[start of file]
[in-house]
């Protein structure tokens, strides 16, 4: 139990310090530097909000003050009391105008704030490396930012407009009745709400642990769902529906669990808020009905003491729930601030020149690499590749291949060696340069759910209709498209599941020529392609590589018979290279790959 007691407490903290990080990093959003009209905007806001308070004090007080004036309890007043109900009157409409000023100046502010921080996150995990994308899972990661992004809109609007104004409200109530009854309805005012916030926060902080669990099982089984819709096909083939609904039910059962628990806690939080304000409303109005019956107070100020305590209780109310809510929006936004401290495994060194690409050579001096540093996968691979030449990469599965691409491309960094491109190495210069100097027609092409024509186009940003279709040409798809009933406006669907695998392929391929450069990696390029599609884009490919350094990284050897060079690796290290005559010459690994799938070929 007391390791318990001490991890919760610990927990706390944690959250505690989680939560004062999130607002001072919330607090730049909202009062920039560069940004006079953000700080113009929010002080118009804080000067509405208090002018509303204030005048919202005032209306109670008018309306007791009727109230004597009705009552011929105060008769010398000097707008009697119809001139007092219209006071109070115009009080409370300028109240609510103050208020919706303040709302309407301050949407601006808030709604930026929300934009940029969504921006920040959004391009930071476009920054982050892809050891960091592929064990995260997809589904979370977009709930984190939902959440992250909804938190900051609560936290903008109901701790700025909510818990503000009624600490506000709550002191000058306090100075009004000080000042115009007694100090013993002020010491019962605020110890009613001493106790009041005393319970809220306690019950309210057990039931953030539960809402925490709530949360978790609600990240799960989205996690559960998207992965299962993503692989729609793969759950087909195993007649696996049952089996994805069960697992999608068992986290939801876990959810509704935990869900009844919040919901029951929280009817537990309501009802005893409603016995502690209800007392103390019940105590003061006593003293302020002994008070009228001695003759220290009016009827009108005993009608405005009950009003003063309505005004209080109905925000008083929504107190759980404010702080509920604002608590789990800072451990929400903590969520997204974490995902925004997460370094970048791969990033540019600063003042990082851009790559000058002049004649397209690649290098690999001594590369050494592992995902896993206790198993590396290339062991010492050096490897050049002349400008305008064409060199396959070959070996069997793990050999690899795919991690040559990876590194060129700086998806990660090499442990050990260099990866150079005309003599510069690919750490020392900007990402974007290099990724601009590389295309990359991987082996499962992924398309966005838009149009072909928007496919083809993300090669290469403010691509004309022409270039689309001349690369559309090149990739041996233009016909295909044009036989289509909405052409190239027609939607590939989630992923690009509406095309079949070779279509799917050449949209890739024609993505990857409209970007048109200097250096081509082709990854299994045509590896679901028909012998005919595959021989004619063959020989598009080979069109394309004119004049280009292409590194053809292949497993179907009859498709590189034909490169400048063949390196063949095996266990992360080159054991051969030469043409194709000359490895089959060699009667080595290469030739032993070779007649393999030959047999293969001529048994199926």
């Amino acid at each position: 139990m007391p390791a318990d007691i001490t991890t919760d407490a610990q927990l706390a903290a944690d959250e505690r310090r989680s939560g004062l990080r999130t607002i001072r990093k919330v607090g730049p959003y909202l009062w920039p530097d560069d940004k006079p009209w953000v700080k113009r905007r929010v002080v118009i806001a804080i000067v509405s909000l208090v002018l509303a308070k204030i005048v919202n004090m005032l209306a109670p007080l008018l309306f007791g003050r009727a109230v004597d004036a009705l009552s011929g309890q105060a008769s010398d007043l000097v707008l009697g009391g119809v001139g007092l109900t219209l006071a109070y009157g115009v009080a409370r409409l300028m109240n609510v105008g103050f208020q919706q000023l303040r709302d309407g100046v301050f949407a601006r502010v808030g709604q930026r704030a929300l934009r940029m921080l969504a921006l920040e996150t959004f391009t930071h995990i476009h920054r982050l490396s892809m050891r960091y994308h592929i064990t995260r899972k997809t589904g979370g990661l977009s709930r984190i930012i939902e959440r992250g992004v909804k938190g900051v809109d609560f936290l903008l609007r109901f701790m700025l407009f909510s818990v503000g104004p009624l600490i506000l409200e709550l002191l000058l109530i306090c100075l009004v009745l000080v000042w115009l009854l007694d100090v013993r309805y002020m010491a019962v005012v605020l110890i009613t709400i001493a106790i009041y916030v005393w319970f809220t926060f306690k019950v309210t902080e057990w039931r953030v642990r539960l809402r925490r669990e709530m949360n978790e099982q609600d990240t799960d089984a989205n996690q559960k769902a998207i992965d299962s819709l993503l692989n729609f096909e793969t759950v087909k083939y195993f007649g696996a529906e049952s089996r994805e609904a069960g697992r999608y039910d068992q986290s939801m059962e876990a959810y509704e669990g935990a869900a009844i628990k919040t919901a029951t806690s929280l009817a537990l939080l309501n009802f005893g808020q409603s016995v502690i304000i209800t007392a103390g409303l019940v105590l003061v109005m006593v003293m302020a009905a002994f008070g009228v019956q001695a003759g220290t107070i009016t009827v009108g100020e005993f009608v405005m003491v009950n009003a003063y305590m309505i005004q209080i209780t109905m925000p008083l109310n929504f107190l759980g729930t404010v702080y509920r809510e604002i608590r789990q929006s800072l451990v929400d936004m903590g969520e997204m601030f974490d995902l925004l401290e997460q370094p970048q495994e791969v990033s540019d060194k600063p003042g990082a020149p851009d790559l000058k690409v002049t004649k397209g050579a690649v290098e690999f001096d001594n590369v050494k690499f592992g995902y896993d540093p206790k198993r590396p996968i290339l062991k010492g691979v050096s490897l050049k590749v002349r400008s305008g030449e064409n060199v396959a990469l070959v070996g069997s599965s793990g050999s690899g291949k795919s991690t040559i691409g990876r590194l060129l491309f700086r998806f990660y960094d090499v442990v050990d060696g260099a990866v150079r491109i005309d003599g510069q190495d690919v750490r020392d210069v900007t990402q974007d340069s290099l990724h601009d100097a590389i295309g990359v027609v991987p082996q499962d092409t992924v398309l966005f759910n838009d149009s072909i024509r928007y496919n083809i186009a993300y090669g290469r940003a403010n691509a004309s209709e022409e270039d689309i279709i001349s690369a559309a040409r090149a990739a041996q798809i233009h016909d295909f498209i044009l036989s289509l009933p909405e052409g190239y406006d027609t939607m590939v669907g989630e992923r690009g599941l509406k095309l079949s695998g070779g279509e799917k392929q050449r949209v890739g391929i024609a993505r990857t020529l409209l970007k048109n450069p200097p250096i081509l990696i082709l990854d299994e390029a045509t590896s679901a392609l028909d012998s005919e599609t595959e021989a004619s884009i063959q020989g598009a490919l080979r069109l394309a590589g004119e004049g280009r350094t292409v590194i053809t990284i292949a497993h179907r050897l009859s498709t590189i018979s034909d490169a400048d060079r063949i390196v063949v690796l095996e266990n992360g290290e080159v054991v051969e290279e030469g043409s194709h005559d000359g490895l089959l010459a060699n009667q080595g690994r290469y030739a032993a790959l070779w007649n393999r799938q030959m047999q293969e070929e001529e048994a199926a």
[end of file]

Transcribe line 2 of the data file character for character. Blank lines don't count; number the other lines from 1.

């Protein structure tokens, strides 16, 4: 139990310090530097909000003050009391105008704030490396930012407009009745709400642990769902529906669990808020009905003491729930601030020149690499590749291949060696340069759910209709498209599941020529392609590589018979290279790959 007691407490903290990080990093959003009209905007806001308070004090007080004036309890007043109900009157409409000023100046502010921080996150995990994308899972990661992004809109609007104004409200109530009854309805005012916030926060902080669990099982089984819709096909083939609904039910059962628990806690939080304000409303109005019956107070100020305590209780109310809510929006936004401290495994060194690409050579001096540093996968691979030449990469599965691409491309960094491109190495210069100097027609092409024509186009940003279709040409798809009933406006669907695998392929391929450069990696390029599609884009490919350094990284050897060079690796290290005559010459690994799938070929 007391390791318990001490991890919760610990927990706390944690959250505690989680939560004062999130607002001072919330607090730049909202009062920039560069940004006079953000700080113009929010002080118009804080000067509405208090002018509303204030005048919202005032209306109670008018309306007791009727109230004597009705009552011929105060008769010398000097707008009697119809001139007092219209006071109070115009009080409370300028109240609510103050208020919706303040709302309407301050949407601006808030709604930026929300934009940029969504921006920040959004391009930071476009920054982050892809050891960091592929064990995260997809589904979370977009709930984190939902959440992250909804938190900051609560936290903008109901701790700025909510818990503000009624600490506000709550002191000058306090100075009004000080000042115009007694100090013993002020010491019962605020110890009613001493106790009041005393319970809220306690019950309210057990039931953030539960809402925490709530949360978790609600990240799960989205996690559960998207992965299962993503692989729609793969759950087909195993007649696996049952089996994805069960697992999608068992986290939801876990959810509704935990869900009844919040919901029951929280009817537990309501009802005893409603016995502690209800007392103390019940105590003061006593003293302020002994008070009228001695003759220290009016009827009108005993009608405005009950009003003063309505005004209080109905925000008083929504107190759980404010702080509920604002608590789990800072451990929400903590969520997204974490995902925004997460370094970048791969990033540019600063003042990082851009790559000058002049004649397209690649290098690999001594590369050494592992995902896993206790198993590396290339062991010492050096490897050049002349400008305008064409060199396959070959070996069997793990050999690899795919991690040559990876590194060129700086998806990660090499442990050990260099990866150079005309003599510069690919750490020392900007990402974007290099990724601009590389295309990359991987082996499962992924398309966005838009149009072909928007496919083809993300090669290469403010691509004309022409270039689309001349690369559309090149990739041996233009016909295909044009036989289509909405052409190239027609939607590939989630992923690009509406095309079949070779279509799917050449949209890739024609993505990857409209970007048109200097250096081509082709990854299994045509590896679901028909012998005919595959021989004619063959020989598009080979069109394309004119004049280009292409590194053809292949497993179907009859498709590189034909490169400048063949390196063949095996266990992360080159054991051969030469043409194709000359490895089959060699009667080595290469030739032993070779007649393999030959047999293969001529048994199926």